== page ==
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Re: [css3-background] PFWG review of css3-background 2009-10-15 LCWD

From: Brad Kemper <brad.kemper@gmail.com>
Date: Wed, 6 Jan 2010 21:57:26 -0800
Cc: Michael Cooper <cooper@w3.org>, www-style <www-style@w3.org>, List WAI Liaison <wai-liaison@w3.org>
Message-Id: <69D18D26-C1BB-4B66-8719-DF5396BA3F37@gmail.com>
To: "Tab Atkins Jr." <jackalmage@gmail.com>

On Jan 6, 2010, at 11:01 AM, Tab Atkins Jr. wrote:

> The first and third approach listed apply in HTML as well as CSS, and
> would allow authors to use ordinary <img> tags (with alt text) while
> gaining the performance benefits of current spriting techniques.
> 
> [...]

Add to this list border-images, which will usually be a better choice for button graphics than backgrounds (they can be more flexibly sized for variable-width buttons, with a single image and a single element, while maintaining fidelity of corner decorations). 

Also, with round corners, shadows, and gradients, a lot of the current buttons that use images today could probably do without.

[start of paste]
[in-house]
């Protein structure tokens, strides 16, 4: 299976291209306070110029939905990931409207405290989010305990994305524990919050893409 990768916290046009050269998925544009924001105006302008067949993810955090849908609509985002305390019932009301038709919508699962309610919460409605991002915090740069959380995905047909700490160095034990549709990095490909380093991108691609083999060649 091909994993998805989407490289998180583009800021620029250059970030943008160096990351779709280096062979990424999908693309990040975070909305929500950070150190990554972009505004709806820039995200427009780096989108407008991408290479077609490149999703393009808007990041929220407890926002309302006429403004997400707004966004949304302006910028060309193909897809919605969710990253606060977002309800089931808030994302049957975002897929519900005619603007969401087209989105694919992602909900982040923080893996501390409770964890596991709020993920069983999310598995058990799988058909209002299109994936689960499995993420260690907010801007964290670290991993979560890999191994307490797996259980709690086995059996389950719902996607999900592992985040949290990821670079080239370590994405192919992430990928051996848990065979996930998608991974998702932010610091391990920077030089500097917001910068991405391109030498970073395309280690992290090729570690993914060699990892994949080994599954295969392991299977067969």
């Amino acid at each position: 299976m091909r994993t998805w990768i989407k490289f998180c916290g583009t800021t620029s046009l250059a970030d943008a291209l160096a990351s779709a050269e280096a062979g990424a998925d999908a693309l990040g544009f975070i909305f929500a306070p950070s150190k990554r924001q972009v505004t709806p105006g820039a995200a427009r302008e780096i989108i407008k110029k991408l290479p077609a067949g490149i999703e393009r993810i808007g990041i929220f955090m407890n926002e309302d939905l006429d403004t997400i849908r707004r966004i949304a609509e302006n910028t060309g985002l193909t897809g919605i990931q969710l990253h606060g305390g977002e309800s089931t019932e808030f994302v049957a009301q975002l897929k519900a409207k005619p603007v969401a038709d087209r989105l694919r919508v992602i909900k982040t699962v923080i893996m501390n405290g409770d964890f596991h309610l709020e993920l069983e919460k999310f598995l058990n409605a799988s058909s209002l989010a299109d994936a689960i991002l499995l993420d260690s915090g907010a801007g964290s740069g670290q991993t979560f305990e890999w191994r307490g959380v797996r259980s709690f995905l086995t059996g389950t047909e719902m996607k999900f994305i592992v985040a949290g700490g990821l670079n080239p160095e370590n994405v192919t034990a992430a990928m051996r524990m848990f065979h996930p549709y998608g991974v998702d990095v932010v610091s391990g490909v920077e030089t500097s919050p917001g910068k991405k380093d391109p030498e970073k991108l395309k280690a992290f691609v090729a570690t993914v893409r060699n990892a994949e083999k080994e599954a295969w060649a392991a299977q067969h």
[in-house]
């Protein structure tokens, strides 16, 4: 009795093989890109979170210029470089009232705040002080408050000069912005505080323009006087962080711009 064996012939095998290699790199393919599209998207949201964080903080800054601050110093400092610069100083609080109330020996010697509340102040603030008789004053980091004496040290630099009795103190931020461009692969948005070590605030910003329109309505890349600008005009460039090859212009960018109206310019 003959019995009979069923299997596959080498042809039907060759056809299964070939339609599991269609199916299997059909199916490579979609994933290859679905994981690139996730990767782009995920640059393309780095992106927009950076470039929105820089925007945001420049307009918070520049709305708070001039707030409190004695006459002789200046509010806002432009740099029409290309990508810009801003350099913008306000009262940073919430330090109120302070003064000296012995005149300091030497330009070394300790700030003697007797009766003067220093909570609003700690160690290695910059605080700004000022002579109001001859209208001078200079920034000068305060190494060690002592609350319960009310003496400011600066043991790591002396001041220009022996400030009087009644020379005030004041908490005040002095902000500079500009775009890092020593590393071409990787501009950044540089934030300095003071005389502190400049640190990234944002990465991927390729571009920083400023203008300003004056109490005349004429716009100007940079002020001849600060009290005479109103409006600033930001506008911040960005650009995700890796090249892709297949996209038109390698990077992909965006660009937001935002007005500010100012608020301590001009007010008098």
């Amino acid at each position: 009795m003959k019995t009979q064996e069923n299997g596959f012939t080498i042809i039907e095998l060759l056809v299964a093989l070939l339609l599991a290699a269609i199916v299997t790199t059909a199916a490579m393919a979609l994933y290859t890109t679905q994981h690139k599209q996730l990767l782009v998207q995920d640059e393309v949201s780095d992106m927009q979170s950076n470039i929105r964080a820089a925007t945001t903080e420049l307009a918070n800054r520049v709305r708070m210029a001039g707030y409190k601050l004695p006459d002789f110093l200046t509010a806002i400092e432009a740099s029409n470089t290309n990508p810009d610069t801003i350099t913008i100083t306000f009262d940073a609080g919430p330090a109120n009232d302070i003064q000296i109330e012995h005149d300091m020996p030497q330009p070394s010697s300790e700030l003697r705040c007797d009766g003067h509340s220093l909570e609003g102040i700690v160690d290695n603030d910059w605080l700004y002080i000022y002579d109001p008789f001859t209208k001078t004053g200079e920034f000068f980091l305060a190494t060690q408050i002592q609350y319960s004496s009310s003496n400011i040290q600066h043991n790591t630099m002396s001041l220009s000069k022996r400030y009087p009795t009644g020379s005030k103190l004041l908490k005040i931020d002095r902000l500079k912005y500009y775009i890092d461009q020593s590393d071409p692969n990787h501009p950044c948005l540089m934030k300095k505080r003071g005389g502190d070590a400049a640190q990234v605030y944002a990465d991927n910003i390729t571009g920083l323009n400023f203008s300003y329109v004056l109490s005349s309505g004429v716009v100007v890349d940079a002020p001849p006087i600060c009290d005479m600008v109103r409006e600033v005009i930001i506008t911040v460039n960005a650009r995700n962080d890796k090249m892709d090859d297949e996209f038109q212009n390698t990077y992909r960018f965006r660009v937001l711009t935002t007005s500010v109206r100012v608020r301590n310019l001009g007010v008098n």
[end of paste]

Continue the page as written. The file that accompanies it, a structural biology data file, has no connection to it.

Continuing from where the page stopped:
> High-contrast situations should be differentiated through Media
> Queries, I would think.  This would allow you to specify different
> background images, and also different values for any other property
> that requires tweaking.

That is what I was thinking. Although there is not a current media feature for "contrast" or "reversed color", that could conceivably be added to Media Queries, Part Deux. On the Mac, there is an included System Preference panel called "Universal Access" that has a slider to adjust contrast for the whole screen (it doesn't turn off backgrounds, but it can blow them out if they are light and you pull the slider all the way to the right). You can also reverse all the colors in the display to get white on black wherever there is normally black on white. Actually, it looks to me like this does a great job on its own without changes to Web pages, but I am no expert on that.



Received on Thursday, 7 January 2010 05:58:04 GMT

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